This figure illustrates both operating and delivery models for IT organizations. Organizations can choose a centralized, federated, decentralized IT operating model and/or an asset, process, service or value optimizing delivery model. As organizations move through the models, a higher level of maturity is required. All models are viable and can be successful if they are chosen and implemented in-line with the business expectations of the IT organization.

The Government of Canada operates under a federated operating model. SSC is currently positioned at the asset-optimising delivery model; however, Partner and Government of Canada expectations are more aligned to the service-optimising/shared-service delivery model.

The Government of Canada can choose a centralised, federated, decentralised IT operating model and/or an asset, process, service or value optimising delivery model. As organisations move further right on the figure, a higher level of maturity is required. All these models are viable and can be successful if they are chosen and implemented in-line with the business expectations of the IT organisation. The figure below summarises these operating and delivery models, and also positions each of the case studies presented.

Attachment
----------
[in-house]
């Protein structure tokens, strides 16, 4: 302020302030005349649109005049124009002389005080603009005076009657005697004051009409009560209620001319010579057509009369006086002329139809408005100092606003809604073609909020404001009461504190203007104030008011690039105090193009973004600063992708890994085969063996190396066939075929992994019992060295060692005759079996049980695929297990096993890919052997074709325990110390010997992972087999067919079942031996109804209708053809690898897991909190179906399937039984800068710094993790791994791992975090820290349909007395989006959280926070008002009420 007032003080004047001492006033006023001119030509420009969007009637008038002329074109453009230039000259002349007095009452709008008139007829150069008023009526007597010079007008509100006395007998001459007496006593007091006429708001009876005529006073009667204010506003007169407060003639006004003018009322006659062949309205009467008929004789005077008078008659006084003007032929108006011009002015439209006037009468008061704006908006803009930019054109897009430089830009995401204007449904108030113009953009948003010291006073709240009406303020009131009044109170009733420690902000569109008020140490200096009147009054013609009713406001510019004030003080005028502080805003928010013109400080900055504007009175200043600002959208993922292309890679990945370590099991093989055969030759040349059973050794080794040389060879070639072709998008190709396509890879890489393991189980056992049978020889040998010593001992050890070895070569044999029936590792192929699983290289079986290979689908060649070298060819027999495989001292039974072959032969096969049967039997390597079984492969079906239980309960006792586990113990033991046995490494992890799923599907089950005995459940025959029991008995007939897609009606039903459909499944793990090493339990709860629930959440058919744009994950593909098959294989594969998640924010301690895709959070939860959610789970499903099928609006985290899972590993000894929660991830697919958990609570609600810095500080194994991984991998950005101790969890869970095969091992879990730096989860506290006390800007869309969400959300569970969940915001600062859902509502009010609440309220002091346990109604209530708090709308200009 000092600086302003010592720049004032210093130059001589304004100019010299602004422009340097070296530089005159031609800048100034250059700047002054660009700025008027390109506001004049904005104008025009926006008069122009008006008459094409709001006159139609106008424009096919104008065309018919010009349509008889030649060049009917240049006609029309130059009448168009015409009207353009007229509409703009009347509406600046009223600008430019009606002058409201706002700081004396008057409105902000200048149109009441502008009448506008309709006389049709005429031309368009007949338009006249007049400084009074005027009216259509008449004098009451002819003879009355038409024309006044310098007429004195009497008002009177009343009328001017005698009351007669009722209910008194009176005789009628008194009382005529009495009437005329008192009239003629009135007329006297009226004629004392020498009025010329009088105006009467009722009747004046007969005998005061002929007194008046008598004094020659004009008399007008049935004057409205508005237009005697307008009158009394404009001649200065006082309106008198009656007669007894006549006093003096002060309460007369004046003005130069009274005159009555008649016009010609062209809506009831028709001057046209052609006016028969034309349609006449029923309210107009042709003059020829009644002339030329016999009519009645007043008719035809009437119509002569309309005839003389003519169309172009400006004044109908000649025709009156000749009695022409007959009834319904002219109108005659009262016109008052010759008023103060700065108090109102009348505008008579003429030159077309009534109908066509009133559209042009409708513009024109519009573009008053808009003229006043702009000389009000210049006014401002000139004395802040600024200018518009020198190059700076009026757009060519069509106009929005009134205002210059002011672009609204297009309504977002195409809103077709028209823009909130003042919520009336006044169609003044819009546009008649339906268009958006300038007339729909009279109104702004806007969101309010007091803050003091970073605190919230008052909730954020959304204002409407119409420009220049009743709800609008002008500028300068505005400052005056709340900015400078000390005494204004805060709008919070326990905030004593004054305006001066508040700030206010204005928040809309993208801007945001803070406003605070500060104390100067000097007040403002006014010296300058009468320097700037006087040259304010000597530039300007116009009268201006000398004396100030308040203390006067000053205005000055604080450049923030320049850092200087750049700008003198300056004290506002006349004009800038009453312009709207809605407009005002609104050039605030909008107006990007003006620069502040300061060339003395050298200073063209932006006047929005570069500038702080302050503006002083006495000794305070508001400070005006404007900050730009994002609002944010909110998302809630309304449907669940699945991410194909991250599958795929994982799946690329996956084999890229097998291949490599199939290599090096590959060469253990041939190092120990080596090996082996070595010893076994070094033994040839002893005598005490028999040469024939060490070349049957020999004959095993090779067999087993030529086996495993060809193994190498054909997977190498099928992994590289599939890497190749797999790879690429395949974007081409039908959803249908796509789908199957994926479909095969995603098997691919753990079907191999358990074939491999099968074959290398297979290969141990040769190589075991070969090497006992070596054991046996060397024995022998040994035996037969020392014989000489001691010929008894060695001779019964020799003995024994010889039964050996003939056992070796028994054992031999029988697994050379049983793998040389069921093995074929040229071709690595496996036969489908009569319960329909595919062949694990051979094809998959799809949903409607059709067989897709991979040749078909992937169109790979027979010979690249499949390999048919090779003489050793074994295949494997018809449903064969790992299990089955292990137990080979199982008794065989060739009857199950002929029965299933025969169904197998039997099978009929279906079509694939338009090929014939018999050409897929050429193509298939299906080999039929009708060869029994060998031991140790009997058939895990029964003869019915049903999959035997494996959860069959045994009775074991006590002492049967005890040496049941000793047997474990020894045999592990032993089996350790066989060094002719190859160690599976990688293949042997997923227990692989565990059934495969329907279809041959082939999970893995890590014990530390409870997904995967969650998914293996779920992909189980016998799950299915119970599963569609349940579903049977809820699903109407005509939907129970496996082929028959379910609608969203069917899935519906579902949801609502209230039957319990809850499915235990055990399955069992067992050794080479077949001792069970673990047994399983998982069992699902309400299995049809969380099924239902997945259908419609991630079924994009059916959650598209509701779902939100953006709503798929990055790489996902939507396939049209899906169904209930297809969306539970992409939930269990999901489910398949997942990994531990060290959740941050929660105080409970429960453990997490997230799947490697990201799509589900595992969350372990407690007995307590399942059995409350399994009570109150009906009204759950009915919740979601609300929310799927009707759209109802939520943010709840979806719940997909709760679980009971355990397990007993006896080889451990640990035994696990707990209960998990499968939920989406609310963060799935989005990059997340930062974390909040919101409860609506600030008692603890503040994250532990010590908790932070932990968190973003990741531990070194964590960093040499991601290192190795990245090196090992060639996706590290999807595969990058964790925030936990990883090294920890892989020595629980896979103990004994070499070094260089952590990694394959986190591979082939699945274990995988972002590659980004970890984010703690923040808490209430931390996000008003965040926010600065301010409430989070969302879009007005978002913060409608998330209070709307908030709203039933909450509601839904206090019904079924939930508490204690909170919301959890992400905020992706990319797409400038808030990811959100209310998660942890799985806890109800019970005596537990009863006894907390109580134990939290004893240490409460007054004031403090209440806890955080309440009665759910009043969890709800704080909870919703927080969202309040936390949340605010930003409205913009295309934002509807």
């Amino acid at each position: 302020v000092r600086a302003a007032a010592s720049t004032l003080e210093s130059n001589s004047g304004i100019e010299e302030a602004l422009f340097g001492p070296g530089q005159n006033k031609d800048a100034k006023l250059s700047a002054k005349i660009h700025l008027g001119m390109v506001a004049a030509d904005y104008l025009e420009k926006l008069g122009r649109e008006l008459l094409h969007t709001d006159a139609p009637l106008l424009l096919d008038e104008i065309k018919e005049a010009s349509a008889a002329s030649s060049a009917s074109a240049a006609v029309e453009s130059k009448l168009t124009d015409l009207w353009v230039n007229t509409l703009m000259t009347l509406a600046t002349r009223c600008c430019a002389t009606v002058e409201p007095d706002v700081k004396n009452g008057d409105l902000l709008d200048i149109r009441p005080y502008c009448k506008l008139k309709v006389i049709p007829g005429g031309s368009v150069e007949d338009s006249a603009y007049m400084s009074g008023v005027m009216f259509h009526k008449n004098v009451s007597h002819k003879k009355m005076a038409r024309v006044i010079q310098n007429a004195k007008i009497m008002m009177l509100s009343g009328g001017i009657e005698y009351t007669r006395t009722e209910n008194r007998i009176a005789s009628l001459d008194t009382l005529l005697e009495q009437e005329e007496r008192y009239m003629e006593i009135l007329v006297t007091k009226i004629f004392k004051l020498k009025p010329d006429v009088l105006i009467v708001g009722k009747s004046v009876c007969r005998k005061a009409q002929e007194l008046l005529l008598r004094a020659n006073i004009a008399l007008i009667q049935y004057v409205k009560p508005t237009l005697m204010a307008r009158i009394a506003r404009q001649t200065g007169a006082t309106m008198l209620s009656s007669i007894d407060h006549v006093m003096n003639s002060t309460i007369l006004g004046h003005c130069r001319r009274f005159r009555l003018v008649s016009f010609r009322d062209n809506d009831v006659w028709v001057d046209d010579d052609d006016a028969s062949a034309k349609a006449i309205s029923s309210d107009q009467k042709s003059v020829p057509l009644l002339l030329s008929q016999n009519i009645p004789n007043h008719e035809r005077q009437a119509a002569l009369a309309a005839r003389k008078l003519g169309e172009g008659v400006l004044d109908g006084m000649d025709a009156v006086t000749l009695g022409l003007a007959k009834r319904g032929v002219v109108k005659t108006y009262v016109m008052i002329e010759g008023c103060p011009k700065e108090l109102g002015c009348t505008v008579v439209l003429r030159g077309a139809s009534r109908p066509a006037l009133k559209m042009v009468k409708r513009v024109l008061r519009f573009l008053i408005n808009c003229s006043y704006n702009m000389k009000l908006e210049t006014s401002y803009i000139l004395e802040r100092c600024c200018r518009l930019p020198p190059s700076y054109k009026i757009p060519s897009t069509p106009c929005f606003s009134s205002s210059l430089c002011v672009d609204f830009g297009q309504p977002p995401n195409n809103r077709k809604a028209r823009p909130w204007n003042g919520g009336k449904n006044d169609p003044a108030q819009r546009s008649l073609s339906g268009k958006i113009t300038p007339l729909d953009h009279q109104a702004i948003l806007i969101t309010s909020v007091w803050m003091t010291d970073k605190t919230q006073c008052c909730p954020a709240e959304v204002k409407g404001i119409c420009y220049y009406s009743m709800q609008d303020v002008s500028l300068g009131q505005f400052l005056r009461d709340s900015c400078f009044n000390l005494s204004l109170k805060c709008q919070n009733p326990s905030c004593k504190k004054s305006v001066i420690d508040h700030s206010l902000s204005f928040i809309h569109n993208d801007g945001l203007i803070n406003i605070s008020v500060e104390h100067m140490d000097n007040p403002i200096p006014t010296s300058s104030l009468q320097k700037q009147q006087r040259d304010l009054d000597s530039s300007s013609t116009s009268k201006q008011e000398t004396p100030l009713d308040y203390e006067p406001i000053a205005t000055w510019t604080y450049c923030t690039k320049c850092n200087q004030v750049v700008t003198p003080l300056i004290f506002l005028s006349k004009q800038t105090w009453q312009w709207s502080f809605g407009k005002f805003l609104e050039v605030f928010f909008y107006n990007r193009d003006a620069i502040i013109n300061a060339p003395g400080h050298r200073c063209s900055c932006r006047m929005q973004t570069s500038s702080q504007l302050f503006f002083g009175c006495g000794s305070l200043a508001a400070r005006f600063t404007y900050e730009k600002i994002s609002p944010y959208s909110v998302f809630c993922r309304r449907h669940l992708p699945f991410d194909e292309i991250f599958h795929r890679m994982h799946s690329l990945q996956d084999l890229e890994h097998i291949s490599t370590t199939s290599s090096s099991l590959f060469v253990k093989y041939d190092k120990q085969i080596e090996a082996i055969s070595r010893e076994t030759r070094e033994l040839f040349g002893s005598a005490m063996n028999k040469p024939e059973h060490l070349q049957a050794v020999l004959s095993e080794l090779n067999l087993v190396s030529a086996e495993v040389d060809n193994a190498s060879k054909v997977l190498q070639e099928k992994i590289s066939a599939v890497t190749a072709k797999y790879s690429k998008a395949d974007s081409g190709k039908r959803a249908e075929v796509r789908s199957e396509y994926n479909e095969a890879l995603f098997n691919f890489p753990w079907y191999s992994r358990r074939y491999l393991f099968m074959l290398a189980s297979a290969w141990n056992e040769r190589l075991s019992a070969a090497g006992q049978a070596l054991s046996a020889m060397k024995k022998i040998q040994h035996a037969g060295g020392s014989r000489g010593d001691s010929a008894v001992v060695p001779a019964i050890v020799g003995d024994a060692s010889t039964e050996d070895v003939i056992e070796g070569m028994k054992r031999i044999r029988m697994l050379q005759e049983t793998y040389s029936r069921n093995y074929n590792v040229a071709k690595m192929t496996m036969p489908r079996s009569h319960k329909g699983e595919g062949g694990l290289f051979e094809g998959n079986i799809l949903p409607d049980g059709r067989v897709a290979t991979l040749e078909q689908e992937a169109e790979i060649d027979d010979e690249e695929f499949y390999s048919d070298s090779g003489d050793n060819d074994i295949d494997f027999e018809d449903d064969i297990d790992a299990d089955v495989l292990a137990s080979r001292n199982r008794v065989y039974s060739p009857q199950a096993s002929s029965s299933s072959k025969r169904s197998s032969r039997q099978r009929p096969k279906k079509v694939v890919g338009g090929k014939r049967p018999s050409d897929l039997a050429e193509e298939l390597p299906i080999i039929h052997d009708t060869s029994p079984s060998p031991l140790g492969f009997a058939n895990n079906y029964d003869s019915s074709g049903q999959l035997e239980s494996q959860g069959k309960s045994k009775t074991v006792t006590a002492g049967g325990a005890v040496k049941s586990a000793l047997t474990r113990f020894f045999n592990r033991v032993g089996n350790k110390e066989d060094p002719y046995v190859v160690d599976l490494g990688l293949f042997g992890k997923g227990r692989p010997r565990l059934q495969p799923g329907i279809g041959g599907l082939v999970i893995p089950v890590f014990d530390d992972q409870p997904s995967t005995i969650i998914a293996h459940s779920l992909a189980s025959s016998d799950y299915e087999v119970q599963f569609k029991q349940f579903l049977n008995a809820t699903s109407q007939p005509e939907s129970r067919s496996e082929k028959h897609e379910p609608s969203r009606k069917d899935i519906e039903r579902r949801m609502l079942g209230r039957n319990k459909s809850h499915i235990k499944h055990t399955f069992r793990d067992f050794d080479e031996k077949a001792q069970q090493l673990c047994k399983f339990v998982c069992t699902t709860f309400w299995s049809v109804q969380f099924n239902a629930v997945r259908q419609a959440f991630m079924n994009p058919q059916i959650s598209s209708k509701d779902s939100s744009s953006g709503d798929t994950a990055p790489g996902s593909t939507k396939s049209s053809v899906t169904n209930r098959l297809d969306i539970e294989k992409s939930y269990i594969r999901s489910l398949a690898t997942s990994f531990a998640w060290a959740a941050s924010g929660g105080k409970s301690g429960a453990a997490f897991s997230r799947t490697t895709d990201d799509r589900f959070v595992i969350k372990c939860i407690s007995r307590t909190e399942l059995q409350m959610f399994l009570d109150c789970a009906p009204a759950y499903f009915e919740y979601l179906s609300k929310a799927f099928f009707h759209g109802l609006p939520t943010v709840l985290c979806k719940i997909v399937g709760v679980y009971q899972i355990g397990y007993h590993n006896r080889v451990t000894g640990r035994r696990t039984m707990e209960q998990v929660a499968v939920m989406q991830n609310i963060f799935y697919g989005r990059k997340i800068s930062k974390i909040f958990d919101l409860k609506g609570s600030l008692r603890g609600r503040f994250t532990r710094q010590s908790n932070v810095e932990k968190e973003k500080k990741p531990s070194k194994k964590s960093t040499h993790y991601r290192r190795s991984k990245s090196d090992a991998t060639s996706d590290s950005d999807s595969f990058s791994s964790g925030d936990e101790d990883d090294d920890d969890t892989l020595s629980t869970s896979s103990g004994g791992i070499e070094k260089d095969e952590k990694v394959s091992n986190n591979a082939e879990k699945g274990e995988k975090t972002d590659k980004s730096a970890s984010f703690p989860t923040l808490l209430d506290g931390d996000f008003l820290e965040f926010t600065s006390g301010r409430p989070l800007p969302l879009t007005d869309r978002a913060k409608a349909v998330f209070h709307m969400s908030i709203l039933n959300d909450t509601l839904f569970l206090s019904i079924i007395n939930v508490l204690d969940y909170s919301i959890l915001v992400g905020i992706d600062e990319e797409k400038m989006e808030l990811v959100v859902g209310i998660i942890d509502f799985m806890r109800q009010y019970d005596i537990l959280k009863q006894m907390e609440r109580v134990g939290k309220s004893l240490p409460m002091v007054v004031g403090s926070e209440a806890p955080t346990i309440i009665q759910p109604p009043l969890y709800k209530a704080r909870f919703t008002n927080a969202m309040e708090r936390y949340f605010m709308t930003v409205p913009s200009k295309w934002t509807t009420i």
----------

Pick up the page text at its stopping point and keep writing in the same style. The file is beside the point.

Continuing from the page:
Figure 2. Operating and Delivery Models

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From a pure shared-service perspective, the only truly viable service delivery model is the service-optimising model. In this model, IT organisations formally articulate and charge for all their services, know their internal markets and customers, understand their core competencies and value propositions, source appropriately based on a competitive understanding of their strengths and weaknesses, and strategically manage their service and product offerings. They run the organisation like a business or an internal service company. Success stories support this.